Assess your business needs.
If you haven’t already, start documenting your key business processes, data types and storage locations. If you run a manufacturing plant, where are your invoices for materials shipments stored and how are they processed? Are they handled digitally already on a legacy system, or are you going to have to retrain employees used to handling paper receipts and invoices? What software runs your point-of-sale system? What about accounting and HR? Which application do you use to handle your time clock and payroll systems?
All these processes and legacy technologies will have to be scrapped and replaced or fully integrated into your new ERP.
Hire an IT consultant.
IT consulting companies like SkillsetGroup IT have deep expertise and pipelines of talent that let them build teams of technology professionals to handle these big, enterprise-wide implementations. Make sure you have a consultant who is versed in recruitment, organizational management, vendor management and other ancillary, non-tech skills your firm will need for successful implementation.
Start shopping for your new ERP system.
This is where you select the best system for your needs from the dozens of vendors and developers out there. Your IT consultant will advise you on the best ERP setup for your needs. For instance, do you need a fully customized solution based in the cloud? Maybe your ERP should be set up as a hybrid cloud service? Or perhaps it would be best integrated with your onsite legacy systems? Your consultant will help you answer all these questions. At SkillsetGroupIT, we’ll even guide you in crafting requests for proposals that get the best responses from different vendors so you have an array of highly researched options to choose from.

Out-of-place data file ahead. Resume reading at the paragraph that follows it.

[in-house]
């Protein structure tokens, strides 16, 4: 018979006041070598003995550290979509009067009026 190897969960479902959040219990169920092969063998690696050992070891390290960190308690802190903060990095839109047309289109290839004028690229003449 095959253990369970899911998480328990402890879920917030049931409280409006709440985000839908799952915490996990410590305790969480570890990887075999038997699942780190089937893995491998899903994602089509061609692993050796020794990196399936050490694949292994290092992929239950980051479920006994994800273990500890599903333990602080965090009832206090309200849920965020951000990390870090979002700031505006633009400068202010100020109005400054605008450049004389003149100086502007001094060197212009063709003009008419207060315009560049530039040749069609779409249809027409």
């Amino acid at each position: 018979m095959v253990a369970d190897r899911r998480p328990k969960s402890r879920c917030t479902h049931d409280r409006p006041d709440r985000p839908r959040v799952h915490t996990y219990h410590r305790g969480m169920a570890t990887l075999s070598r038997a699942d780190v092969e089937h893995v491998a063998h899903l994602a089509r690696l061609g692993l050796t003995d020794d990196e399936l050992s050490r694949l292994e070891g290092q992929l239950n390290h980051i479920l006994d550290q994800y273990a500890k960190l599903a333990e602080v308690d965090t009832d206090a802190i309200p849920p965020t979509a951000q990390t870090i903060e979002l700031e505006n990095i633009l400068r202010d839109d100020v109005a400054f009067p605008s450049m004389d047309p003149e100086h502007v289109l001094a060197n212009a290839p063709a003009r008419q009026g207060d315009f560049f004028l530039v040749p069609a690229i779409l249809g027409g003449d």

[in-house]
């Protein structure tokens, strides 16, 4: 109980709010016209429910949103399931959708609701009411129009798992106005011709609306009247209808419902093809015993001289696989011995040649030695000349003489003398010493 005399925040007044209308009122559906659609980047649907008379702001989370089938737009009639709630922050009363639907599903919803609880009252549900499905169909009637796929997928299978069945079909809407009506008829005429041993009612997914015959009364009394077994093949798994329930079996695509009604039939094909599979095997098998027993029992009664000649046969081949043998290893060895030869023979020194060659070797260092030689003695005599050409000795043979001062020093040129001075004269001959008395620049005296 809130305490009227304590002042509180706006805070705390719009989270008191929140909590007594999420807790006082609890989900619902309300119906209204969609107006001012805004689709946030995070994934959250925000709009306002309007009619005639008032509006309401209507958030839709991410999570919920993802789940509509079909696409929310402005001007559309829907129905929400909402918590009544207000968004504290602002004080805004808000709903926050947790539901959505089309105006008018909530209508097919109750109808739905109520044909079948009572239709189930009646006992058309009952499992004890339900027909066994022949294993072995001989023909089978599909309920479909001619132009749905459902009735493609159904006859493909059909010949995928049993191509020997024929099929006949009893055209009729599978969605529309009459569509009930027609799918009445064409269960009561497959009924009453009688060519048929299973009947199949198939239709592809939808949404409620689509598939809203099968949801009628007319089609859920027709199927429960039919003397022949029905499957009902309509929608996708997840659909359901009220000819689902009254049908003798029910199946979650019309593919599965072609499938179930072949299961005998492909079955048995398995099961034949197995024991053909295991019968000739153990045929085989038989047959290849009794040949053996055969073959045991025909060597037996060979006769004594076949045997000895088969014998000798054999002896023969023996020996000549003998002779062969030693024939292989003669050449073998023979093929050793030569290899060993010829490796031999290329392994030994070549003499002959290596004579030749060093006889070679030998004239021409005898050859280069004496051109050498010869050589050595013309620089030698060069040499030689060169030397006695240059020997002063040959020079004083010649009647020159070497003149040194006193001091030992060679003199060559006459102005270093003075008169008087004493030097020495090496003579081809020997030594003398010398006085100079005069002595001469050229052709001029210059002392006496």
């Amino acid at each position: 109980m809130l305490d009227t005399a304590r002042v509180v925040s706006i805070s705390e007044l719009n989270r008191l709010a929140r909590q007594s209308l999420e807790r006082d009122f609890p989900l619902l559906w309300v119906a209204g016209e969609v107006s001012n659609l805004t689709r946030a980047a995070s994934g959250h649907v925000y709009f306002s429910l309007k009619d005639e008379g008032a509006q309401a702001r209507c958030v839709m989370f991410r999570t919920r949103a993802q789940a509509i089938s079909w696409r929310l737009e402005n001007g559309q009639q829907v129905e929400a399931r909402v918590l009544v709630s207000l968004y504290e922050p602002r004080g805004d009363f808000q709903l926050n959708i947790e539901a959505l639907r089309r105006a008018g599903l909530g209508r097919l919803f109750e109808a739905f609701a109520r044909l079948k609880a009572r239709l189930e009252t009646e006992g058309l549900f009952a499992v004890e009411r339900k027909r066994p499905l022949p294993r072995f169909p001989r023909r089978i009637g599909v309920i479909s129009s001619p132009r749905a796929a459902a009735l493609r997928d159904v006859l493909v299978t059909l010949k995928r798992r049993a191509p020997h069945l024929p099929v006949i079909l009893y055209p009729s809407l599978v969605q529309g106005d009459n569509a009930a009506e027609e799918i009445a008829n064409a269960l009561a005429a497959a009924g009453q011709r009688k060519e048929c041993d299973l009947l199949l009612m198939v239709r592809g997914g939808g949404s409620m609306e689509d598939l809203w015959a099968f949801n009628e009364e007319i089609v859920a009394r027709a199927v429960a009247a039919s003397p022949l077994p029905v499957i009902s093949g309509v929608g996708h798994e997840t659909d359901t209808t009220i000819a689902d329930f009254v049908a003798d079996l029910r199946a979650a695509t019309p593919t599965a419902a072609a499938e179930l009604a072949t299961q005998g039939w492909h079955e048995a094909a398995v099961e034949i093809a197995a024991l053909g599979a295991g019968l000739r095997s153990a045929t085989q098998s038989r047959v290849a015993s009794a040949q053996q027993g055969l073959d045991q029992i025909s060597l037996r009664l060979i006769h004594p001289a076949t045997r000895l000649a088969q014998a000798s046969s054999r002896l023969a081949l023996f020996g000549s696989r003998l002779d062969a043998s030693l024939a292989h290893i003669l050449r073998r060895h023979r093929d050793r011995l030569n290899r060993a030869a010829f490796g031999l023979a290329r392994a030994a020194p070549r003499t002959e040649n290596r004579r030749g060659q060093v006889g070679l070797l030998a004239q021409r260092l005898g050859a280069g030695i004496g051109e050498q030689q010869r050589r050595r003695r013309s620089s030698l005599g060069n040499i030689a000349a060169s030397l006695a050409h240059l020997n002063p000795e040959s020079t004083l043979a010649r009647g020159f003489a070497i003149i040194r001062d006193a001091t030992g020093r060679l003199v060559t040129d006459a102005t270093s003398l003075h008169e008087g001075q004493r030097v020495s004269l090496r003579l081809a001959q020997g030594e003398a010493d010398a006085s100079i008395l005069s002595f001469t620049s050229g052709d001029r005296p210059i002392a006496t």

Educate and update your employees who will be using the system.
Your changing technology absolutely must come with a change in your company culture. Opaque processes and implementation schedules that aren’t communicated clearly to employees will ensure you have a hard time getting them to adhere to new processes. You must be transparent about what your new system is trying to accomplish and when. It’s also imperative to couple your employee education about new data processes with explanations why the procedures will improve production and benefit the business. A full picture of the system, even at a basic level, will improve employee compliance with the new processes they are learning.
Prepare your data for migration to the new system.
Many businesses without existing ERP systems may have data stored in various formats across several different applications and databases. Before you can launch your new ERP, you must get your data into shape, usually by transferring it all to spreadsheets (most ERP interfaces will accept historical data in uploaded in spreadsheet form). Take this opportunity to clean it up; remove old customers from lists or update current vendors, etc. Your ERP system is only as good as the data you feed into it. If your data is inaccurate, so will be the insights you draw from it.